Not only does that bed sheet see dirty packpacks on it despite hospies asking people not to do that, but dirty feet about your walk and donner in town, dirty rears with just a thing piece od material between it and the sheet, and night sweat in varrying quantities depending on temps, meds and menopause. And what about sleeping directly on that plastic mattress protector on some of the beds. :eek:

There is a reason why a sleeping bag or liner is labled as mandatory on websites like the Roncesvalles one, and it's not so you don't freeze, but for hygene.

Please, leave the sleeping bag or duvet at home of you must, but always have a liner to sleep in, if not for you then for the person who will be using your dirty bed the next night.
 

NualaOC

Veteran Member
Camino(s) past & future
A few and hopefully lots more. See signature.
Our latest post is aimed at those pilgrims looking for help with the packing list. We have including comments on how useful we found each item and what we took but shouldn't have.

http://www.2checkingout.com/camino-de-santiago/2017/5/18/the-ultimate-camino-packing-list-2017

One of the products we recommend is the Belkin 2 port wall charger. Great for charging your own phone and a friend's whilst travelling the Camino. We have one to giveaway, all you have to do is subscribe to our travel blog. Happy to answer any questions you may have regarding our time on the Camino.

Buen Camino
Hi @Hamish72 ,
There are lots of threads on this forum about packing lists. With the greatest respect - the normal way to share advice and information here is to take the time to write it in a thread.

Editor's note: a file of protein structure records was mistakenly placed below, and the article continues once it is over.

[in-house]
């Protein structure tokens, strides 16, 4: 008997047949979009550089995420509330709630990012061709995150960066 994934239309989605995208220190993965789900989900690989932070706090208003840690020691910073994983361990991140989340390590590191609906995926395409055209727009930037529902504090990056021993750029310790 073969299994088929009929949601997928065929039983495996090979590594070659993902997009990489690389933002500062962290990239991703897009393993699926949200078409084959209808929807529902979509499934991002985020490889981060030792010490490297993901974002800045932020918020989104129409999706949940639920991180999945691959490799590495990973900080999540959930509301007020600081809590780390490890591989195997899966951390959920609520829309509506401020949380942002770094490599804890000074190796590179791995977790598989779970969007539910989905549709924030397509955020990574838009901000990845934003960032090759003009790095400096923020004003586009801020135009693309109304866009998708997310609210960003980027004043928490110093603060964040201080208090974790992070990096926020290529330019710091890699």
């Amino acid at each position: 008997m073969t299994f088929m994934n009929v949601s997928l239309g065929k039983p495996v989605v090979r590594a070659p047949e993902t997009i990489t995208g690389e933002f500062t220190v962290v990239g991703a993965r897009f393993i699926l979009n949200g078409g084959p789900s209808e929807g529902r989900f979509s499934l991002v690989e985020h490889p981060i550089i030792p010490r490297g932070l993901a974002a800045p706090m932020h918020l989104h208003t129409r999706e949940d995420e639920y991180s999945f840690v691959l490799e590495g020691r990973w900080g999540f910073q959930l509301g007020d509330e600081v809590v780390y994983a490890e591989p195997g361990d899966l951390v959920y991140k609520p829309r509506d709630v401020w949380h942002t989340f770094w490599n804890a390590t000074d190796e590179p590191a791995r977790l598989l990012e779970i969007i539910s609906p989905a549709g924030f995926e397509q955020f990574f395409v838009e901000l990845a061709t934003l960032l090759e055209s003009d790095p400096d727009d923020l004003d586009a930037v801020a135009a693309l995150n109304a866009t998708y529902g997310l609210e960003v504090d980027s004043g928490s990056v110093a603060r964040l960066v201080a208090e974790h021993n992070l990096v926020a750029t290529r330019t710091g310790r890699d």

By sharing your opinions as a link to the blog and offering an incentive to those who subscribe - I think you're crossing the line between a helpful/altruistic post and one that has a commercial purpose. That may not have been your intention, but that's how it seems to me. Others may of course disagree.

Wishing you well in your endeavours,
Nuala
 

Kieran Kenneally

Inspired
Camino(s) past & future
Stages on both French and Northern routes. Plan to walk Tui to Santiago in June 2017
Thank you that's such a nice compliment. Sure as the Woman says that fella has notions.:p
 

Kieran Kenneally

Inspired
Camino(s) past & future
Stages on both French and Northern routes. Plan to walk Tui to Santiago in June 2017
I thought it was pigs sweat, women perspire. Now where did I leave that can of deodorant there sure are a lots of flies in here for some reason :confused:
 

Kieran Kenneally

Inspired
Camino(s) past & future
Stages on both French and Northern routes. Plan to walk Tui to Santiago in June 2017
Mr @Kieran Kenneally I love your turns of phrase. You are making me miss Ireland!
Never take yourself too seriously be childlike not childish is what I always tell people life's way tooooooooooo short not to own at least one item of Icebreaker clothing or is that bank breaker?
 

StepheninDC

Active Member
Camino(s) past & future
June 2017
Never take yourself too seriously be childlike not childish is what I always tell people life's way tooooooooooo short not to own at least one item of Icebreaker clothing or is that bank breaker?
As another famous Irishman (Oscar Wilde) said, "Life is too important to be taken seriously."
 

movinmaggie

Veteran Member
Camino(s) past & future
Camino Frances (2015) Scotland GGW (2017) Primitivo
Thanks for the contribution, but SO much Icebreaker - a very expensive packing list.

Note - they are travel bloggers getting a fee when people click through and purchase (which they do make clear). But when you have walked the French way once, at the easiest time of year, calling your advice 'ultimate' is an overstatement. New members - there are a lot of packing lists on the forum if you search.
And our very own SYates has one of the best....
 
A

Anemone del Camino

Guest
I thought it was pigs sweat, women perspire. Now where did I leave that can of deodorant there sure are a lots of flies in here for some reason :confused:
Oh yes, thank you! And they both say not to bring antiperspirant! Yikes! :eek:

It's not as if we don't stop for breagfast after a few km, and a second breakfast, and a bit of a midday snack, visit a church here and there, and all this before a shower.

And people wonder why the bar staff members are sometimes not enamoured with us. :p
 

bbates225